Prostate Cancer: Exploring the Risk of Prostate Radiotherapy


 Results of a recent study published in Medscape Medical News assessed the effect of treatment with radiotherapy on patients who have prostate cancer that is localized. Statistics show that these patients have a somewhat elevated risk of getting another primary cancer when compared to prostate cancer patients who did not have radiotherapy.

The risk to the radiotherapy cohort registered at 3.7% versus the nonradiotherapy group at 2.7%. Noting the slight difference in risk, Dr. Hilary Bagshaw, lead author of the study from Stanford’s Cancer Institute, told Medscape that physicians should not be deterred in suggesting radiotherapy to their patients.

About the Study

 JAMA Network Open also published the study online in its July 28th issue.

The study was conducted to clarify many conflicting reports resulting from the exposure of organs such as the rectum or bladder to significant radiation.

From the year 2000 through 2015, using the VA Corporate Data Warehouse, Dr. Bagshaw and her colleagues identified approximately one hundred forty thousand men who were in treatment for stage T1-T3 localized prostate cancer.

Dr. Bagshaw reminds readers that the results of the current study are more in line with today’s methods used for the treatment of prostate cancer versus many of the radiation techniques used in older studies.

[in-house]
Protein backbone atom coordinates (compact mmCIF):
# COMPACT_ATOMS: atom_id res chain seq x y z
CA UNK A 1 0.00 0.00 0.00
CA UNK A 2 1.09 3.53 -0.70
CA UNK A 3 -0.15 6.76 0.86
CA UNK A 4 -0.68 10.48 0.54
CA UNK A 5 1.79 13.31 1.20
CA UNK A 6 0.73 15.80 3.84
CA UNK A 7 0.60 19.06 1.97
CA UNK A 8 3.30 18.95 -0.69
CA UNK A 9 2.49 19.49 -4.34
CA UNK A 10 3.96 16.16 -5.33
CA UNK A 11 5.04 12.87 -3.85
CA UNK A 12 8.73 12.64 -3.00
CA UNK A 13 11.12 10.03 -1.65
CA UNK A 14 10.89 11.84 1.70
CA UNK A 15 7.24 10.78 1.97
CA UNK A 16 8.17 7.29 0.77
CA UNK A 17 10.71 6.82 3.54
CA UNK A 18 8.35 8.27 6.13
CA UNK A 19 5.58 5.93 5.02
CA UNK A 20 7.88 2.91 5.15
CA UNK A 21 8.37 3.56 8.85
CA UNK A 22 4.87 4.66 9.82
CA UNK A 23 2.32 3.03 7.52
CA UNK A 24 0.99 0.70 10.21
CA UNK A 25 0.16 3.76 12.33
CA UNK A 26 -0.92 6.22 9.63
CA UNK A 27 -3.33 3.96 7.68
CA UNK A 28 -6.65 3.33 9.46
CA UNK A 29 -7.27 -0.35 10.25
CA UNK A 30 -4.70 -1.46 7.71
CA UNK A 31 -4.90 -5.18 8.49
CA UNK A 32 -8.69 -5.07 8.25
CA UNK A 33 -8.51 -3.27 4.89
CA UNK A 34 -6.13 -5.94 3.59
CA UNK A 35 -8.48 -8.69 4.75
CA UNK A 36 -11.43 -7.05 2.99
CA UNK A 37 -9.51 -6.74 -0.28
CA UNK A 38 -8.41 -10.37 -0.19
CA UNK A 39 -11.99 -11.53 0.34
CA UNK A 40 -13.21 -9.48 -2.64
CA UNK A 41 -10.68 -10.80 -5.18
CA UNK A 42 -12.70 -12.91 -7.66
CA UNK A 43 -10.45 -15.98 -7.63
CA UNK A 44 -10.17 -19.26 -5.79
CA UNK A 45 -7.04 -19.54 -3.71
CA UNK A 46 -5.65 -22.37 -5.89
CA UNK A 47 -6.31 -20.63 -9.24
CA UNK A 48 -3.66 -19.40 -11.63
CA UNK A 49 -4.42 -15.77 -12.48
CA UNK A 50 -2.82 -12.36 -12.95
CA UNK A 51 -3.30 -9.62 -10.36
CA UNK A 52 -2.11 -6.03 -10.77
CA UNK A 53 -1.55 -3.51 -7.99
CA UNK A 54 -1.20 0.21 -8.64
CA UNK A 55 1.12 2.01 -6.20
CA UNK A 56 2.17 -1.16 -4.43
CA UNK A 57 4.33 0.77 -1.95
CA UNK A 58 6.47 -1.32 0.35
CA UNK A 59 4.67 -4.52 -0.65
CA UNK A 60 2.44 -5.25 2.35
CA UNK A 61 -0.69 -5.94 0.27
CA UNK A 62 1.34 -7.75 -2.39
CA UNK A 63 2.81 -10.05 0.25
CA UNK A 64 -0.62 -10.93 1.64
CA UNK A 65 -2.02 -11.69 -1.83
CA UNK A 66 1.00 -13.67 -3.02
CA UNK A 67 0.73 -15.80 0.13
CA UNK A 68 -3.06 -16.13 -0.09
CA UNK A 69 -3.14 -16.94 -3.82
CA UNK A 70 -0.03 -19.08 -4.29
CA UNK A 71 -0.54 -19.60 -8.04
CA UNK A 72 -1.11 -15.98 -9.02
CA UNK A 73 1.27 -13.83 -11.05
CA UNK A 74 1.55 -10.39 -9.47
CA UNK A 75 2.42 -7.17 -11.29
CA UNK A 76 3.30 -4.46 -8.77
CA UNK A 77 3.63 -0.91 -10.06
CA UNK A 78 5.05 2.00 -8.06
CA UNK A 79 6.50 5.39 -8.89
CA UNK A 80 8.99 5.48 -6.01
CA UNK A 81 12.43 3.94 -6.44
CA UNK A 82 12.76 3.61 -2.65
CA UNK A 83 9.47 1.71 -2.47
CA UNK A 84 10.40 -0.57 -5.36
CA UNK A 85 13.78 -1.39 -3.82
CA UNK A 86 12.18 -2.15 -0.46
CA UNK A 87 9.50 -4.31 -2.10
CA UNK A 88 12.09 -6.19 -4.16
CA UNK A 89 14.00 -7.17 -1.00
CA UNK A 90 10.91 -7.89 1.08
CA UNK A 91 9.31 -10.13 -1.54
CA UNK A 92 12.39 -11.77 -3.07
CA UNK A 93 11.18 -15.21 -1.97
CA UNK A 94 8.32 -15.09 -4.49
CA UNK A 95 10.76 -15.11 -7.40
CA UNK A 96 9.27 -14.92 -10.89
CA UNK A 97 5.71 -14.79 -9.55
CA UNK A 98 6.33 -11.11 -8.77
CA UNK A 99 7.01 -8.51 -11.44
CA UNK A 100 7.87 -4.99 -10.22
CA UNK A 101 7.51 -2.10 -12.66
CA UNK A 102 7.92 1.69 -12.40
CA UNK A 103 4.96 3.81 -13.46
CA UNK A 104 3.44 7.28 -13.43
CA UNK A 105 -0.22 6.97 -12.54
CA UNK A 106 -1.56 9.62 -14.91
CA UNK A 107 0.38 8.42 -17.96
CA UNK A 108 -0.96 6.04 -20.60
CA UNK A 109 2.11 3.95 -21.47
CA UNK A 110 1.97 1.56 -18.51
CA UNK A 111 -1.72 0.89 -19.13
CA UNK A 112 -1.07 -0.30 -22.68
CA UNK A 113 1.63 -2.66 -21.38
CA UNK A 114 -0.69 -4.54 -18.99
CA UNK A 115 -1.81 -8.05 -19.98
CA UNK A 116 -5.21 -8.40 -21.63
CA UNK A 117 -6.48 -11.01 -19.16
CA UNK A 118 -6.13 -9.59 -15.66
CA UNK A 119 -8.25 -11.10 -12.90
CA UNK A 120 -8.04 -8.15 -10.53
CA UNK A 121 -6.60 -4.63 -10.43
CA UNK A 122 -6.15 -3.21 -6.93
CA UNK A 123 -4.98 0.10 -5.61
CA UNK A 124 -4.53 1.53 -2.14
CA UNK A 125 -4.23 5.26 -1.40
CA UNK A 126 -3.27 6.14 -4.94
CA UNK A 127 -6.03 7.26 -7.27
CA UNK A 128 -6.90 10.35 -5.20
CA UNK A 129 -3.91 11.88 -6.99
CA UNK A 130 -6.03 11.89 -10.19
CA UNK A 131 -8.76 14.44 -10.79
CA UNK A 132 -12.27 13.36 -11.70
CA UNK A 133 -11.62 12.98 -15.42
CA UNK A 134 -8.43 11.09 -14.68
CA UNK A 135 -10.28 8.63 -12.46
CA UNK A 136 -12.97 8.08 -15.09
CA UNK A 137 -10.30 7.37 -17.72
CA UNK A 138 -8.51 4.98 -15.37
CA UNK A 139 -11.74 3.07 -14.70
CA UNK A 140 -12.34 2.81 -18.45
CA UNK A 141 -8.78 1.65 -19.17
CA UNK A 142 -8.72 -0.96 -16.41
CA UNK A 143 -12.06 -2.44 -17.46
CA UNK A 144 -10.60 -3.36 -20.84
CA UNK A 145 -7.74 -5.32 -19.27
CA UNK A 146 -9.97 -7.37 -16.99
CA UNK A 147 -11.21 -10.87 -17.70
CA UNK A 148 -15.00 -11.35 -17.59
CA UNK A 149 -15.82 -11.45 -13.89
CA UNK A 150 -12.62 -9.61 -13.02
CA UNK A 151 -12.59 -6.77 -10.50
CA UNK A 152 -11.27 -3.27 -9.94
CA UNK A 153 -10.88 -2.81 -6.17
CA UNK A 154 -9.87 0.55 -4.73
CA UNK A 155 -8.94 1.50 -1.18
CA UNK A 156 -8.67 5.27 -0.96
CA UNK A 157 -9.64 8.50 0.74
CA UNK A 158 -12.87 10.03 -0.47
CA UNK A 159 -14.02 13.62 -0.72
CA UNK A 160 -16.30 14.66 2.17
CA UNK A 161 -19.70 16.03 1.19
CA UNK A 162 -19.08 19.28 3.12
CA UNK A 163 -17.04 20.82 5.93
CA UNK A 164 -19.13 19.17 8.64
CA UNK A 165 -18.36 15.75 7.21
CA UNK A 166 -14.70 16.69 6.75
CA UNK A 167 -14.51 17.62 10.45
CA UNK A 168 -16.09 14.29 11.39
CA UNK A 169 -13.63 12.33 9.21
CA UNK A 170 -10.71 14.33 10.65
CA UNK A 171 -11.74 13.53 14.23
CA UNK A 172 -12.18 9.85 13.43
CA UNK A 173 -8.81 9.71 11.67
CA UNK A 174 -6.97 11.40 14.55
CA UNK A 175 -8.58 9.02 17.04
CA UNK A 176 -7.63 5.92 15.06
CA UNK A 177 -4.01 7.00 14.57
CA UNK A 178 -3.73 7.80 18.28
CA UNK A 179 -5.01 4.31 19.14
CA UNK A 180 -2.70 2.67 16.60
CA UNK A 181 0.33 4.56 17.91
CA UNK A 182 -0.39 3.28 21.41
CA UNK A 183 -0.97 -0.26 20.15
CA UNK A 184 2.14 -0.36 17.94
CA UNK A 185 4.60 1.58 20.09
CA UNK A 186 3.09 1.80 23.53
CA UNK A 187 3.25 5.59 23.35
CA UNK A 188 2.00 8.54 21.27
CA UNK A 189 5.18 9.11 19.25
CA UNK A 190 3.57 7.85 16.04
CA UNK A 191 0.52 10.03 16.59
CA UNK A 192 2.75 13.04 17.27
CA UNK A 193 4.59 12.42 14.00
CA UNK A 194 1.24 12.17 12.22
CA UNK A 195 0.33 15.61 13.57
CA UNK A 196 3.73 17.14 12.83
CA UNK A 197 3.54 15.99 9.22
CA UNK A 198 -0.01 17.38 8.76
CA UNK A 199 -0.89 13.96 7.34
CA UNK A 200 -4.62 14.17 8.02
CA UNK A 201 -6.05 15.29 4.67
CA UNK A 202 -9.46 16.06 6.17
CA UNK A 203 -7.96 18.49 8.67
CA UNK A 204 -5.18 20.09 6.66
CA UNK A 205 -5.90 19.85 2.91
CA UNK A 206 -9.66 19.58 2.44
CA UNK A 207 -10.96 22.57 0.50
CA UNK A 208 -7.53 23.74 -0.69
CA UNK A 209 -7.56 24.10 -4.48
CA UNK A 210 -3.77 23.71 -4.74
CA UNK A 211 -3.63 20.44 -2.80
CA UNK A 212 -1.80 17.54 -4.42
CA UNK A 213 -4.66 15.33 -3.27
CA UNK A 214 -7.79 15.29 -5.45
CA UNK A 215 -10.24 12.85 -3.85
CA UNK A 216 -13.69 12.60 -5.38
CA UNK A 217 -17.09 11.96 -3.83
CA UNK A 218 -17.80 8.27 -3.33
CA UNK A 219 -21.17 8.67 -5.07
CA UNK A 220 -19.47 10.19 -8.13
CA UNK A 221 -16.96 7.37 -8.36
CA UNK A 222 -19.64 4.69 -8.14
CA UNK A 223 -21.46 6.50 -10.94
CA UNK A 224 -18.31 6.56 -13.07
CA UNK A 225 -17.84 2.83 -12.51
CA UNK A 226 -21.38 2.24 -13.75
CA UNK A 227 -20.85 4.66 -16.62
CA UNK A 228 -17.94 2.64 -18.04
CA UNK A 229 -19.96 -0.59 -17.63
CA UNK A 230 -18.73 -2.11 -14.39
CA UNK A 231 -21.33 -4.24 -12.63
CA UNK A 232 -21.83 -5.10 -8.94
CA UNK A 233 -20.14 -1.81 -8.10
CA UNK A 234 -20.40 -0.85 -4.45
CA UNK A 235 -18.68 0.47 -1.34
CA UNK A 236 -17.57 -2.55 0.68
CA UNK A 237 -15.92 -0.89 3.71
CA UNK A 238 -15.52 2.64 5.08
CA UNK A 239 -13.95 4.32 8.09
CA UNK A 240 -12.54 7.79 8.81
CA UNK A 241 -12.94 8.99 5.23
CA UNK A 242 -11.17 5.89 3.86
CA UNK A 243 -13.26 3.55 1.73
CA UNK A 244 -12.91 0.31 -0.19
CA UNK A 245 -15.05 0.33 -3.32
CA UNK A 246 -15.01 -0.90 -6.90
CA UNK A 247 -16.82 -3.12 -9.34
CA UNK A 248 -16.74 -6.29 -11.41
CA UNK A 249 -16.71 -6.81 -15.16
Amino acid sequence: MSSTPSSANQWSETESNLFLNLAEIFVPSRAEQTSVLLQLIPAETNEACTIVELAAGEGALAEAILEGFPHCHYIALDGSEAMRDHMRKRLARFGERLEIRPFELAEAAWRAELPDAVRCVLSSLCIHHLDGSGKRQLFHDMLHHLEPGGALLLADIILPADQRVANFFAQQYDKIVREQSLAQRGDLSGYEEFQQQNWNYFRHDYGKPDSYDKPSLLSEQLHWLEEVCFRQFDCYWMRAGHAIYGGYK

The Numbers

Second primary cancers include lymphoma, rectal cancer, leukemia, and bladder cancer.

At the final count, 37% (N=4257) of the men were given radiotherapy while 63% were not. At the one-year mark after the diagnosis of prostate cancer, 3.0% had a secondary primary cancer. There was an increased risk after five years.

Looking at ten to fifteen years, there is a 59% increase in the risk for secondary primary cancer. Then the risk is reduced to 47% at 15 to 20 years.

Dr. David Byun at NYU Langone expressed his opinion that the study provided an update on the potential adverse effects of prostate-directed radiation therapy.

However, Dr. Byun specifically referenced the VA data as not representing the general population. A second limitation noted by Dr. Byun was the fact that various forms of radiotherapy may have been used by the VA in the period recorded by the study.

Dr. Byun said that these are critical questions and they may not be easily resolved without data on VA protocol that involves treatment.


Rose Duesterwald

Rose Duesterwald

Rose became acquainted with Patient Worthy after her husband was diagnosed with Acute Myeloid Leukemia (AML) six years ago. During this period of partial remission, Rose researched investigational drugs to be prepared in the event of a relapse. Her husband died February 12, 2021 with a rare and unexplained occurrence of liver cancer possibly unrelated to AML.

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